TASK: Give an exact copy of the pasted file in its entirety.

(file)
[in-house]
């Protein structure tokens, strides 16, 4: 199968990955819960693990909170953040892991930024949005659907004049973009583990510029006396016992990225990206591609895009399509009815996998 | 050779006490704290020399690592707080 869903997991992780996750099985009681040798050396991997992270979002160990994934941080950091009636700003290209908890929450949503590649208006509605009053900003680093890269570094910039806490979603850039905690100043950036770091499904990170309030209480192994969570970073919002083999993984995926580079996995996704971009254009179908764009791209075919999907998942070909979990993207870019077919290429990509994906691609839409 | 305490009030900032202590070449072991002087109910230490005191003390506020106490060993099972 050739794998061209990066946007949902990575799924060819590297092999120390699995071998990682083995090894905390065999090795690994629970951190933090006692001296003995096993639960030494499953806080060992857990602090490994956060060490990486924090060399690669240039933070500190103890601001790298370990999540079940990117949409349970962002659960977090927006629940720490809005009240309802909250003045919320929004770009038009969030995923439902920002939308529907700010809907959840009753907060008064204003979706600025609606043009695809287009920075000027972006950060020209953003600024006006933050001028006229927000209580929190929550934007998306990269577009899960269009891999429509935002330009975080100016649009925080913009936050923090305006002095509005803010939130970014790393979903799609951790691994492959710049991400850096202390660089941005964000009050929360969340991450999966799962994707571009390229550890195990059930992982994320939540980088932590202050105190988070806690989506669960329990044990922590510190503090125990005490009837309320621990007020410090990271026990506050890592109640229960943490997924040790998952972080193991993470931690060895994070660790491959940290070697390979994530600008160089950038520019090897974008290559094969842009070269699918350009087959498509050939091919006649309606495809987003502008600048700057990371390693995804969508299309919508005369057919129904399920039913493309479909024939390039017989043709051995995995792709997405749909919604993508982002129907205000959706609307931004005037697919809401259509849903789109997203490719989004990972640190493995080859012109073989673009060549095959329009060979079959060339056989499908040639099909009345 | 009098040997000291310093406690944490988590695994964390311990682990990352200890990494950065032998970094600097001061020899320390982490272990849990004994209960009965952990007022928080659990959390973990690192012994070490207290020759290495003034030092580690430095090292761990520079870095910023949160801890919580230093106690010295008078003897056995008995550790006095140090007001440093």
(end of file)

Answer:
[in-house]
């Protein structure tokens, strides 16, 4: 199968990955819960693990909170953040892991930024949005659907004049973009583990510029006396016992990225990206591609895009399509009815996998 | 050779006490704290020399690592707080 869903997991992780996750099985009681040798050396991997992270979002160990994934941080950091009636700003290209908890929450949503590649208006509605009053900003680093890269570094910039806490979603850039905690100043950036770091499904990170309030209480192994969570970073919002083999993984995926580079996995996704971009254009179908764009791209075919999907998942070909979990993207870019077919290429990509994906691609839409 | 305490009030900032202590070449072991002087109910230490005191003390506020106490060993099972 050739794998061209990066946007949902990575799924060819590297092999120390699995071998990682083995090894905390065999090795690994629970951190933090006692001296003995096993639960030494499953806080060992857990602090490994956060060490990486924090060399690669240039933070500190103890601001790298370990999540079940990117949409349970962002659960977090927006629940720490809005009240309802909250003045919320929004770009038009969030995923439902920002939308529907700010809907959840009753907060008064204003979706600025609606043009695809287009920075000027972006950060020209953003600024006006933050001028006229927000209580929190929550934007998306990269577009899960269009891999429509935002330009975080100016649009925080913009936050923090305006002095509005803010939130970014790393979903799609951790691994492959710049991400850096202390660089941005964000009050929360969340991450999966799962994707571009390229550890195990059930992982994320939540980088932590202050105190988070806690989506669960329990044990922590510190503090125990005490009837309320621990007020410090990271026990506050890592109640229960943490997924040790998952972080193991993470931690060895994070660790491959940290070697390979994530600008160089950038520019090897974008290559094969842009070269699918350009087959498509050939091919006649309606495809987003502008600048700057990371390693995804969508299309919508005369057919129904399920039913493309479909024939390039017989043709051995995995792709997405749909919604993508982002129907205000959706609307931004005037697919809401259509849903789109997203490719989004990972640190493995080859012109073989673009060549095959329009060979079959060339056989499908040639099909009345 | 009098040997000291310093406690944490988590695994964390311990682990990352200890990494950065032998970094600097001061020899320390982490272990849990004994209960009965952990007022928080659990959390973990690192012994070490207290020759290495003034030092580690430095090292761990520079870095910023949160801890919580230093106690010295008078003897056995008995550790006095140090007001440093």